CVEs are Common Vulnerabilities and Exposures found in software components. Because modern software is complex with its many layers, interdependencies, data input, and libraries, vulnerabilities tend to emerge over time. Ignoring a high CVE score can result in security breaches and unstable applications.
Because data scientists work with vast stores of data, they need to take responsibility for the software components they use to minimize risk and protect customer data. A golden rule in security is, wherever valuable data can be found, hackers will go.
Software developers refer to CVE databases and scores on a regular basis to minimize the risk of using vulnerable components (packages and binaries) in their applications or web pages. They also monitor for vulnerabilities in components they currently use. To reduce the risk of a security breach from open-source packages, data science teams need to take this page from the software developer’s playbook and apply it to their data science and machine learning pipeline.
But isn’t open-source software the safest software?
Generally, yes. Open-source software has more eyes on it, and it is more transparent than proprietary software. However, like all software, it still has vulnerabilities. Some of the most infamous data breaches have occurred due to vulnerabilities in open-source software, such as Apache Struts and OpenSSL. Hacking open-source software also has a bigger payoff because many more people use it. Just like all software components, Python packages can also contain vulnerabilities. If an organization is not actively monitoring for vulnerabilities, it is very likely they will creep into their models and applications over time.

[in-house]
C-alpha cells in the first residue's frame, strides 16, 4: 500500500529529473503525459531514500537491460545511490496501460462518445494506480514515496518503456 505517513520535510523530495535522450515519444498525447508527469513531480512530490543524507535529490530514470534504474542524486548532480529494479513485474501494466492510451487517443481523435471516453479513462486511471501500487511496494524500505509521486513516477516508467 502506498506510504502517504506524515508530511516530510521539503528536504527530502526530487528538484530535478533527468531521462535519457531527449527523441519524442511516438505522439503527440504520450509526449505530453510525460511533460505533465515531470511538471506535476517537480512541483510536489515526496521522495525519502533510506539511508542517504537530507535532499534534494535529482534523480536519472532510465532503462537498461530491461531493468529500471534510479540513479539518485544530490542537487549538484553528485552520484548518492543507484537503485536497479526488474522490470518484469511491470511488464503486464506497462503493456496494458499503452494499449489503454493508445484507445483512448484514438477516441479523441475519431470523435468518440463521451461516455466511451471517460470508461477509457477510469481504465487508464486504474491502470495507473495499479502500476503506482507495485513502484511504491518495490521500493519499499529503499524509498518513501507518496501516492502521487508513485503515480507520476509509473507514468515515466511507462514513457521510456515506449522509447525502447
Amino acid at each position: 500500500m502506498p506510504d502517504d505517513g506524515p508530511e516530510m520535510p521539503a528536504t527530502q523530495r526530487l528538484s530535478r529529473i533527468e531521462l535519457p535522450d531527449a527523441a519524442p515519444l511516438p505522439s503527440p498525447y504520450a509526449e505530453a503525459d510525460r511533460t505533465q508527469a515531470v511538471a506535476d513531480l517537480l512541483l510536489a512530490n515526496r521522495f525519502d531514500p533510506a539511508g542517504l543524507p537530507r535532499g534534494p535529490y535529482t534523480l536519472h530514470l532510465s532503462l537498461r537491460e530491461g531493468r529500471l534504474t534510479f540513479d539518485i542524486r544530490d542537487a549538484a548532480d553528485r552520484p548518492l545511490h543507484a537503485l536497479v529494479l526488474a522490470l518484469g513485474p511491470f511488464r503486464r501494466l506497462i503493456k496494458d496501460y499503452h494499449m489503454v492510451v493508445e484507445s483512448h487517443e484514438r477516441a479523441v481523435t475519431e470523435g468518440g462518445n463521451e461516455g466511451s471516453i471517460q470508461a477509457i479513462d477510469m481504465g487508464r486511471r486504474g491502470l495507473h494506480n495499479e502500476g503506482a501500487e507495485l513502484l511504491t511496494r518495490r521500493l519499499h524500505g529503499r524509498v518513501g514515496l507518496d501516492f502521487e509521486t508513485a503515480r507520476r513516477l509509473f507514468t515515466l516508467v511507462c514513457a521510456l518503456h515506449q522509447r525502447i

What should I look out for?
Enterprise data scientists should check all packages to be used in company projects against a CVE database to ensure they are low-risk. When someone finds a CVE, they report it to a CVE Numbering Authority (CNA). CNAs assign identification numbers to CVEs and list them in publicly accessible databases. Many IT and software development teams refer to the National Institute of Security and Technology’s database (NIST) for updates. There are thousands of new vulnerabilities reported each year. Each vulnerability listed in a CVE database has a score from .1 to 10, 10 being the highest risk level. These scores are based on exploitability, impact, remediation level, report confidence, and other qualities. To better understand how a CVE score is derived, read this documentation from FIRST that describes the scoring system in detail.
Your DevOps team may have already determined what range of scores are acceptable for your company. Talk to your CISO or DevOps manager to see if a threshold has already been set. Determine your risk threshold and avoid downloading any packages with CVE scores outside the threshold. CVE scores will also help you determine how you want to go about managing threats (remediation) and how to prioritize releases.
In addition to checking CVE scores, your team should be evaluating the reputation of each piece of software you’re interested in using. Some guidelines for doing this include checking how many contributors are working on the project and the cadence of release history. Is it fairly consistent? How active is the code base? This is important because a vulnerability score alone doesn’t mean you should or shouldn’t use a package. It also matters how fast a vulnerability can be patched. You should also ensure you use the most recent version.
This all sounds very time-consuming…
Yes, it can be. We have heard from data science teams that do manual checks against a CVE database, taking hundreds of hours away annually that could be better spent building, training, and deploying models. Even though it’s time-consuming, companies in highly regulated industries, such as finance and healthcare, take the time because the risk is too high for them. The good news is, there are tools that automate the CVE monitoring process.
DevOps teams use vulnerability scanners and managed repositories to automate governance of packages and artifacts. These tools let them know how risky a package is and enable them to blocklist it if necessary. Data science teams need similar tools. That’s why we created Anaconda Team Edition, a mirrored repository for data science teams to scan for the latest Conda and other package vulnerabilities and block or safelist packages according to enterprise security standards. Our mirrored repository has helped companies in the most highly regulated industries to confidently harness open-source innovation in an efficient way.